Of the many questions concerning the election of Hassan Rowhani to the Iranian presidency, none has provoked more confusion than the future of Iran’s foreign policy. Accordingly, it is important to bring to light some issues that are often overlooked in Iran’s strategic profile. The fundamentals need to be reexamined. Only then can one develop an accurate picture of the impact of what is essentially a reformist resurgence in Iran, and understand how it will shape the country’s foreign policy.
Iran’s Central Priorities
Every state within the international system has certain core foreign-policy imperatives that are fundamentally consistent throughout time, regardless of the governing structure controlling the country. In Iran’s case, some regional realities have remained constant, whether in the age of European domination in the immediate post-Ottoman collapse, the Soviet and U.S. penetration of the region, the period of American unipolar dominance, or the current upheavals in the Arab World. The most consequential factors include Iran’s encirclement by foreign troops; the existence of new unstable regional states whose governments are both suspicious of Iran and kept in power by foreign powers; instability on Iran’s borders because of foreign-power competition in neighboring countries; and the broader dependence of the global economy on Middle East oil, which both facilitates and exacerbates the aforementioned circumstances.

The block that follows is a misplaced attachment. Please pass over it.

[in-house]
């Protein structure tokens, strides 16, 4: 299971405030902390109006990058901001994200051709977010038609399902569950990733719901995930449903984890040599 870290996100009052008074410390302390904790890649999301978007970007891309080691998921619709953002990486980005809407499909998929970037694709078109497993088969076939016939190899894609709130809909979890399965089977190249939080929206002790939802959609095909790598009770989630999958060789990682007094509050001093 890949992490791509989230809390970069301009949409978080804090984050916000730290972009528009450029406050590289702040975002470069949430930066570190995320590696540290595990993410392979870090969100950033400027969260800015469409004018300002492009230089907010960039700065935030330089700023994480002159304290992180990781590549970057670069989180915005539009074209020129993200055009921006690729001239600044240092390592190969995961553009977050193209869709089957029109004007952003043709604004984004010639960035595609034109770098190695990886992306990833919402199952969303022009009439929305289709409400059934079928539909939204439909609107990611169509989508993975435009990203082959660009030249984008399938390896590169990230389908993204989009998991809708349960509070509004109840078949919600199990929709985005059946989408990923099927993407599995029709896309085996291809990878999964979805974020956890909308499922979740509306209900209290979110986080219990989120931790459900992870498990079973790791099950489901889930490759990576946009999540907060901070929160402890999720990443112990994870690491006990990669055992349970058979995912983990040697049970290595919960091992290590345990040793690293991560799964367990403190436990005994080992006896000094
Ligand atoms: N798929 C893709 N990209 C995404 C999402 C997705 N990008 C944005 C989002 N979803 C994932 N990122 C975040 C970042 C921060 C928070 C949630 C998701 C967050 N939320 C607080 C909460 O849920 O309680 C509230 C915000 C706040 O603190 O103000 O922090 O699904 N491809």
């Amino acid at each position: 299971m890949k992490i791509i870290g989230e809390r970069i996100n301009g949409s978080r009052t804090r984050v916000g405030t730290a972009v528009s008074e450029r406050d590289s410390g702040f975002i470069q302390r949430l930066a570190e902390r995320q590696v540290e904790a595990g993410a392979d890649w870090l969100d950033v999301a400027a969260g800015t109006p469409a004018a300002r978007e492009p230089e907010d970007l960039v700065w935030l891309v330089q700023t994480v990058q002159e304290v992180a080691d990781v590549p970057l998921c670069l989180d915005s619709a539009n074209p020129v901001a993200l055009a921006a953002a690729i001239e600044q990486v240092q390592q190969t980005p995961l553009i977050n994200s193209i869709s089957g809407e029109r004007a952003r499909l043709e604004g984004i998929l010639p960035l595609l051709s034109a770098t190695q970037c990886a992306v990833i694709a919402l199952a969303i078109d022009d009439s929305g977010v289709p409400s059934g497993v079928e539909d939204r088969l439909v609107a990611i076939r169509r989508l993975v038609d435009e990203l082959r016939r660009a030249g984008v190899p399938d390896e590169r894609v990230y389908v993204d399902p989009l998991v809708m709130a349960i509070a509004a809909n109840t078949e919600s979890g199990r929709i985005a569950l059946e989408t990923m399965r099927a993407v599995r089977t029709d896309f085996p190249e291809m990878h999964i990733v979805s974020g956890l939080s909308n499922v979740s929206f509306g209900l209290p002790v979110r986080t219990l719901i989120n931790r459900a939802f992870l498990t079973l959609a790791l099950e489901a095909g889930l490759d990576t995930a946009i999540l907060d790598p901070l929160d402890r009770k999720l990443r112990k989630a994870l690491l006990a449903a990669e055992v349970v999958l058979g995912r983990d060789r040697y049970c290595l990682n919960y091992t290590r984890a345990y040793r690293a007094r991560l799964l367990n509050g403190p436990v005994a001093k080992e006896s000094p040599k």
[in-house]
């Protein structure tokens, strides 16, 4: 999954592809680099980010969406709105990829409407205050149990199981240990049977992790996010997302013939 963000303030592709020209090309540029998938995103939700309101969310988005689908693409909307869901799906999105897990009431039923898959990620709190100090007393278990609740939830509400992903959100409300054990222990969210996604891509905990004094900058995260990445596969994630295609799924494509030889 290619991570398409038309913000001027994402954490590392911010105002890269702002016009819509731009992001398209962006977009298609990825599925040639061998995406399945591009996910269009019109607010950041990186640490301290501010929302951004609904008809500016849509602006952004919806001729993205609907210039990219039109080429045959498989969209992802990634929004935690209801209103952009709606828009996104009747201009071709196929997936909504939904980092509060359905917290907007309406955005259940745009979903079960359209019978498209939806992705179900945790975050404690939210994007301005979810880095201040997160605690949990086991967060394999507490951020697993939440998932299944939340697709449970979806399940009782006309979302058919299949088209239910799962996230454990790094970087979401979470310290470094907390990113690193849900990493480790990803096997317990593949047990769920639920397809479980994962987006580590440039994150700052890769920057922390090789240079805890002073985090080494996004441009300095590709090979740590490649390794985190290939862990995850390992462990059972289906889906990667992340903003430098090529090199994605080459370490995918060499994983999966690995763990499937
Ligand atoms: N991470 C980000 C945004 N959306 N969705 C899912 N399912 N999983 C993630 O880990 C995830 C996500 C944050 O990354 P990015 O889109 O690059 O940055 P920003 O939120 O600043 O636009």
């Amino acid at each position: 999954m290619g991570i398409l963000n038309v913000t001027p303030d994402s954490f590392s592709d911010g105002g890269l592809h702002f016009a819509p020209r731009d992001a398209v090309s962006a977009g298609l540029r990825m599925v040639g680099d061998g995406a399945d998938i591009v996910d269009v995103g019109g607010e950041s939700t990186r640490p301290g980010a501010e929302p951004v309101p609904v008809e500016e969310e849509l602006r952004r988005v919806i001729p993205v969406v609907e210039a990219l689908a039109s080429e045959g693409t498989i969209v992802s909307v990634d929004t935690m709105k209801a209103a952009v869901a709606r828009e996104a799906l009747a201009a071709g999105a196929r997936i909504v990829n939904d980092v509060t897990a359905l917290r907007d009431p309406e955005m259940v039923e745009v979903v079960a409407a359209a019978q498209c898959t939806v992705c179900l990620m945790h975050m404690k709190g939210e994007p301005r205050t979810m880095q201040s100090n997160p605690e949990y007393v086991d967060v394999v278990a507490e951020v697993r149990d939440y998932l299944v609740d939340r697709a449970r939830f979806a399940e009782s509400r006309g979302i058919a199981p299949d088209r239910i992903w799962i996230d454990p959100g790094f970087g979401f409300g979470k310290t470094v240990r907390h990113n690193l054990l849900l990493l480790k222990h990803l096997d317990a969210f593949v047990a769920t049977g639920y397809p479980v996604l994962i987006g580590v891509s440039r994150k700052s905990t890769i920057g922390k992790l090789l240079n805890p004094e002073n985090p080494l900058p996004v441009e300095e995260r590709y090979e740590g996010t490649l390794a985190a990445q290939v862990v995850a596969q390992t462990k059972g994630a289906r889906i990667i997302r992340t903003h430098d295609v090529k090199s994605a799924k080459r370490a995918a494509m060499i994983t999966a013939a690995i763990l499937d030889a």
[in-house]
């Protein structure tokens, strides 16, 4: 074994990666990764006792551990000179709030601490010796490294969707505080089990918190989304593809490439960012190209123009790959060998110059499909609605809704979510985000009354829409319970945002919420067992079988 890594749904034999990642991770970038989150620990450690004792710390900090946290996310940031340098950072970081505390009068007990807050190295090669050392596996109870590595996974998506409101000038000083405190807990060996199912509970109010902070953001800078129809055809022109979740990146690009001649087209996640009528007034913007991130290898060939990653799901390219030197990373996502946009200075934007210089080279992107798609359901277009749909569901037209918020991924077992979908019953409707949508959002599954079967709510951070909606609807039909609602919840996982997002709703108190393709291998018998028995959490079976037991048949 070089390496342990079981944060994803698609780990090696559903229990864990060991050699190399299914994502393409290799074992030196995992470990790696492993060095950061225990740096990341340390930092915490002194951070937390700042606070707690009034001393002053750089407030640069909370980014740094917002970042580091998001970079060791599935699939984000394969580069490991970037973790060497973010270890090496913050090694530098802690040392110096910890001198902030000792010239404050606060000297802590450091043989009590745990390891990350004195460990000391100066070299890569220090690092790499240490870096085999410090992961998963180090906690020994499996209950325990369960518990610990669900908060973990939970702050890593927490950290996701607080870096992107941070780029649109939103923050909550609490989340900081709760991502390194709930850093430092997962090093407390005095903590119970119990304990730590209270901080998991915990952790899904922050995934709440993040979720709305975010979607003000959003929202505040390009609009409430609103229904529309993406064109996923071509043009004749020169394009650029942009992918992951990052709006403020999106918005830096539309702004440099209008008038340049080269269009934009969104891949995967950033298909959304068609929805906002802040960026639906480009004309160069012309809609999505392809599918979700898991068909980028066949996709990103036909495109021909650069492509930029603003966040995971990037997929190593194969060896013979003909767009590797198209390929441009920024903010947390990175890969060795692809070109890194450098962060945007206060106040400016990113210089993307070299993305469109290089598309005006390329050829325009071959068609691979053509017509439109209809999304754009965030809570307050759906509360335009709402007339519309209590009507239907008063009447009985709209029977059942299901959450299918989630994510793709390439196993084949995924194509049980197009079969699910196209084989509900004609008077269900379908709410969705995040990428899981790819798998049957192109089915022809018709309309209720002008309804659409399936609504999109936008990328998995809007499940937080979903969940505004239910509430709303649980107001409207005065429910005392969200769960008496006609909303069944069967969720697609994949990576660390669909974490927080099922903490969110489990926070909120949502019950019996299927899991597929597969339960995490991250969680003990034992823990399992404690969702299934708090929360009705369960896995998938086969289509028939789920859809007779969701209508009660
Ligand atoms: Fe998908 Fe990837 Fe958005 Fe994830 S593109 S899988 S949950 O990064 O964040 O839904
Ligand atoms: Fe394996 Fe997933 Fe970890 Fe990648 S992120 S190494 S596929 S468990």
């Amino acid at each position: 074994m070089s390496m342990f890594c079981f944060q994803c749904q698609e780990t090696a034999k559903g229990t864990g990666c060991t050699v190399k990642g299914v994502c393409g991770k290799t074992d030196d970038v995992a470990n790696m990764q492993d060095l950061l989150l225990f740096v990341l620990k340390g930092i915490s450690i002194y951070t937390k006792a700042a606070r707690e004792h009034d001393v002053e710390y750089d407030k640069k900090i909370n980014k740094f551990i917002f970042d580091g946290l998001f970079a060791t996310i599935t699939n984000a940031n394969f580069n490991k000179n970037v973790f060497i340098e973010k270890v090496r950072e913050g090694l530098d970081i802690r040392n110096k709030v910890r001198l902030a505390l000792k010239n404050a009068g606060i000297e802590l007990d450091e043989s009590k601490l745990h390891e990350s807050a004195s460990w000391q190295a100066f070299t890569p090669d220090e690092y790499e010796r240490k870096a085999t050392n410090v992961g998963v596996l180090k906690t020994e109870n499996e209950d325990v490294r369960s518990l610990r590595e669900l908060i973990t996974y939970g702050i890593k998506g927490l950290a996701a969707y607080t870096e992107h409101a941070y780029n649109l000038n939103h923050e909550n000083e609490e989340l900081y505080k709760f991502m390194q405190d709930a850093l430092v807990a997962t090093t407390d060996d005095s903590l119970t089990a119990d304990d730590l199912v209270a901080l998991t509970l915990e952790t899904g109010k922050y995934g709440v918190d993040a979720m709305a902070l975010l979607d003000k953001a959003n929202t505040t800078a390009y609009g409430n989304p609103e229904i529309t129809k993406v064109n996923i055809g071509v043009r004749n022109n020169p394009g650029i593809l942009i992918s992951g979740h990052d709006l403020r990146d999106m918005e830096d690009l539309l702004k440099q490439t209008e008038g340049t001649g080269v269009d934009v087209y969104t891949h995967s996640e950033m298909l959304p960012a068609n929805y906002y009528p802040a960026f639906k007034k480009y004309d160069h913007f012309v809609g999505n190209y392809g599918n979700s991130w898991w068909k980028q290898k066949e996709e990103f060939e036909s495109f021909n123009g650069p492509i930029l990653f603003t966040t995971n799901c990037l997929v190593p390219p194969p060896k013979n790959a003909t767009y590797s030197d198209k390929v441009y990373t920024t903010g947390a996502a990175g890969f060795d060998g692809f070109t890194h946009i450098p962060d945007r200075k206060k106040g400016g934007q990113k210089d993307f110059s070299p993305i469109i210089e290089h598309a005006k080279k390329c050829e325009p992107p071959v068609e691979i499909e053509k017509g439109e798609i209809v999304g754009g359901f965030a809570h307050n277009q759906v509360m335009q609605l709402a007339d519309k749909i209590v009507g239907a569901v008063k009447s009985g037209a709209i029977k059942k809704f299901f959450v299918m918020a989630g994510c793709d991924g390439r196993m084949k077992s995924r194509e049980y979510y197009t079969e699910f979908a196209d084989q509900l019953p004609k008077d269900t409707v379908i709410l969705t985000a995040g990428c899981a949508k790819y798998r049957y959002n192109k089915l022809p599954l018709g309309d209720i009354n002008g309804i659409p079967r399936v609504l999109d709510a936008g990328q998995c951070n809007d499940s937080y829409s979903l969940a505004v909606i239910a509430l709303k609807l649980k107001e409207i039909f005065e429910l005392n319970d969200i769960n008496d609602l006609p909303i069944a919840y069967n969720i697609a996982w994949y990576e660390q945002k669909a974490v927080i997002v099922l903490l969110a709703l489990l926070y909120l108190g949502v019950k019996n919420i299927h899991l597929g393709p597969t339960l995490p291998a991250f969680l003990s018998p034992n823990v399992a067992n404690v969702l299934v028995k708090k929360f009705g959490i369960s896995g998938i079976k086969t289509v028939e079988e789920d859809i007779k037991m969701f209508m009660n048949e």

Within this context, certain priorities have long been hallmarks of the foreign policy of each Iranian government for the last one hundred years: the defense of Iranian territory, regional power enhancement, economic aggrandizement, alliance seeking in its near and abroad (with both states and non-state actors), and the desire to transition from a developing to a developed country.
To fulfill these goals, Iran has long tried to achieve both autarky and independence in decision making. And it is here where the main conundrum within Iranian foreign policy lies. The structural conditions of the Middle East, where regional politics have been principally determined by external powers, prove dysfunctional when faced with the independent posturing of an indigenous regional actor.
To deal with these issues, Iran has tried to navigate between the contradictions of achieving autarky and independence, while broadening, as much as possible, relations with the great powers that possess inordinate influence over major international institutions and access to globalized means of economic and financial trade. These priorities have displayed a remarkable sense of continuity, enduring through the first Pahlavi Shah, the installation of his young son as ruler of Iran, the democratically elected Mossadegh administration, the second incarnation of the second Pahlavi Shah, Revolutionary Iran, to post-war Reconstruction Iran, Reformist Iran, and the rise—and now fall—of the New Iranian Right.